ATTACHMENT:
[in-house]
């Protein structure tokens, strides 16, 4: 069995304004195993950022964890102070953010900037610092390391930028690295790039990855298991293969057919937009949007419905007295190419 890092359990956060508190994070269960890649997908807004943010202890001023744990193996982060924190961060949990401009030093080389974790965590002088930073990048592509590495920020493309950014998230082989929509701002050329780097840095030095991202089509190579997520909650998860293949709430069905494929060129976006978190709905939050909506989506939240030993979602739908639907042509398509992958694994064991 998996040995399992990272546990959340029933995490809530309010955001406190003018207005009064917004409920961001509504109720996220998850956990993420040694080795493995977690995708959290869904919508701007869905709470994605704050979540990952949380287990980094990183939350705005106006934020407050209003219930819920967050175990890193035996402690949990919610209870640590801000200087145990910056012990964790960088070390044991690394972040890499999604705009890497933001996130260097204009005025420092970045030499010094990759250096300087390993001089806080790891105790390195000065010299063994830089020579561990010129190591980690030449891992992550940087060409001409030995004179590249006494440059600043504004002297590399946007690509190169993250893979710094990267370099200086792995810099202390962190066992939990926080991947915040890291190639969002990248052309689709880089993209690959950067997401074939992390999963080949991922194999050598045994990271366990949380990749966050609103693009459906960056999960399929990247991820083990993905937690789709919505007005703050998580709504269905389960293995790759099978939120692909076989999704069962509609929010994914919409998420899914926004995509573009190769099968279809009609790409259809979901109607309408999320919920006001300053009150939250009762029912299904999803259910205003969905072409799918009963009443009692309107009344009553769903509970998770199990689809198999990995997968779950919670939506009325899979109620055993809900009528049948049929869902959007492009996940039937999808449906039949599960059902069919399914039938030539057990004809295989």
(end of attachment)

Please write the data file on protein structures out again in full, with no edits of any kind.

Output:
[in-house]
């Protein structure tokens, strides 16, 4: 069995304004195993950022964890102070953010900037610092390391930028690295790039990855298991293969057919937009949007419905007295190419 890092359990956060508190994070269960890649997908807004943010202890001023744990193996982060924190961060949990401009030093080389974790965590002088930073990048592509590495920020493309950014998230082989929509701002050329780097840095030095991202089509190579997520909650998860293949709430069905494929060129976006978190709905939050909506989506939240030993979602739908639907042509398509992958694994064991 998996040995399992990272546990959340029933995490809530309010955001406190003018207005009064917004409920961001509504109720996220998850956990993420040694080795493995977690995708959290869904919508701007869905709470994605704050979540990952949380287990980094990183939350705005106006934020407050209003219930819920967050175990890193035996402690949990919610209870640590801000200087145990910056012990964790960088070390044991690394972040890499999604705009890497933001996130260097204009005025420092970045030499010094990759250096300087390993001089806080790891105790390195000065010299063994830089020579561990010129190591980690030449891992992550940087060409001409030995004179590249006494440059600043504004002297590399946007690509190169993250893979710094990267370099200086792995810099202390962190066992939990926080991947915040890291190639969002990248052309689709880089993209690959950067997401074939992390999963080949991922194999050598045994990271366990949380990749966050609103693009459906960056999960399929990247991820083990993905937690789709919505007005703050998580709504269905389960293995790759099978939120692909076989999704069962509609929010994914919409998420899914926004995509573009190769099968279809009609790409259809979901109607309408999320919920006001300053009150939250009762029912299904999803259910205003969905072409799918009963009443009692309107009344009553769903509970998770199990689809198999990995997968779950919670939506009325899979109620055993809900009528049948049929869902959007492009996940039937999808449906039949599960059902069919399914039938030539057990004809295989």